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July 10, 2008 | blog | By Mike Sullivan

Between the old strike the new strike and now a “poison pen” letter to the Federal Communications Commission, is there any group in America feeling more persecuted than the Writers Guild of America?

Last week, Writers Guild President Patric Verrone, fired off a letter to the FCC criticizing Madison Avenue’s use of product placement in films and the shows presently being broadcast on network TV saying “when writers are told we must incorporate a commercial product into the storylines we have written, we cease to be creators. Instead, we run the risk of alienating an audience that expects compelling television, not commercials.”

Verrone’s solution is for the FCC to mandate a crawl along the bottom of film and TV screens letting viewers know any time a product in the scene has been paid for. His rationale is that the use of the crawl is already widely accepted by networks announcing news, weather, emergency messages and stock reports, so why not use it in general programming.

According to an Ad Age article, Mr. Verrone also added, “to further protect creative artists and maximize disclosure, the Writer’s Guild of America believes that the real-time crawl should appear for a reasonable period of time, should move at a reasonable speed, should be clearly readable by the viewer with a reasonable degree of color contrast between the background and the text, and should not include logos or other product-related graphics. The Guild also hopes that any disclosure rules would require the name of the product and the parent company to be included in the crawl.”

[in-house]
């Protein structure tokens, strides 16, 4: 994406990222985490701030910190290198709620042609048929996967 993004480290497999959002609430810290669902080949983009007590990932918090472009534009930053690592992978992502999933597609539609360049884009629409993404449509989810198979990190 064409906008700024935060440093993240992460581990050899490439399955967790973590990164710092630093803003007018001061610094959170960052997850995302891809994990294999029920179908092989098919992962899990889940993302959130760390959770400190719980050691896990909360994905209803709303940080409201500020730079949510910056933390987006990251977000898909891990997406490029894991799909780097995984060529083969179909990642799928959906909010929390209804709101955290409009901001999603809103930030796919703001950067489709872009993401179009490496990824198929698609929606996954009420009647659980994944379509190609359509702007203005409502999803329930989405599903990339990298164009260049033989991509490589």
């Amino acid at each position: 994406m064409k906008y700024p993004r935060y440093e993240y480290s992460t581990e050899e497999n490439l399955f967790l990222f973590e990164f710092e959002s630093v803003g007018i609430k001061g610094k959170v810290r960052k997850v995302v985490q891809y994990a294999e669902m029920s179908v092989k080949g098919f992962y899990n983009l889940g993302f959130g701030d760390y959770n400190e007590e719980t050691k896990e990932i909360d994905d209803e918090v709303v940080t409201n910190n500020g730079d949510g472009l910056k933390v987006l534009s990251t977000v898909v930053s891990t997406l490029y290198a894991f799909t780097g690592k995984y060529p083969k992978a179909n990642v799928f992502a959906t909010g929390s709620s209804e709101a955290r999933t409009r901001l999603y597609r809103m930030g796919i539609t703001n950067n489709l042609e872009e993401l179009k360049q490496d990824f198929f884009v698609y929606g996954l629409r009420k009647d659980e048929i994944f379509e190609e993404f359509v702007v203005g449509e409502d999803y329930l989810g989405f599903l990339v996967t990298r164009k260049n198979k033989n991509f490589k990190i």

That’s a lot of uses of the word “reasonable” for a request that’s anything but.

For the Writer’s Guild, they may find themselves in a place they don’t really want to be. Without ad revenue there is no money to pay for things like production, scripts and the cast needed to pull off what’s written. Considering the strike that dominated last year and this, I’m pretty sure the writers are looking to get paid. And if I had to guess, they’d like the film to look good, the sets to be first class, the direction to be smart and to have a cast that won’t butcher the dialogue, overplay the drama or wreck the comedy 1,000 different ways. Without ad revenue, TV writers don’t have a job.

Still, Mr. Verrone and the WGA are not alone. Other anti-commercial watchdog groups including Commercial Alert, the Marin Institute and the Campaign for a Commercial-Free Childhood have also called for full disclosure of commercial placement on TV if not an outright ban on them.

In an age where DVRs allow viewers to skip ads all together, a ban on “stealth” ads is not likely to happen, but it is very possible we may all have to put up with annoying crawls constantly interrupting the flow of a program. For most people, product placements roll by without any break in concentration. They’re just part of the landscape and if done well, they’re an organic part of the show with nary a queue. No one is breaking continuity, stopping down the show to say “Hey, look I’m thirsty and I’m quenching that thirst with the ice cold Caffeine Free Diet Coke in my right hand! By the way, this product placement was paid for by the Coca-Cola Company headquartered in Atlanta, Georgia. Drink Coke.”

Ironically, if the FCC mandates a crawl with product disclosure, that’s exactly what’s going to happen.


Mike Sullivan

President at LOOMIS, the country’s leading challenger brand advertising agency


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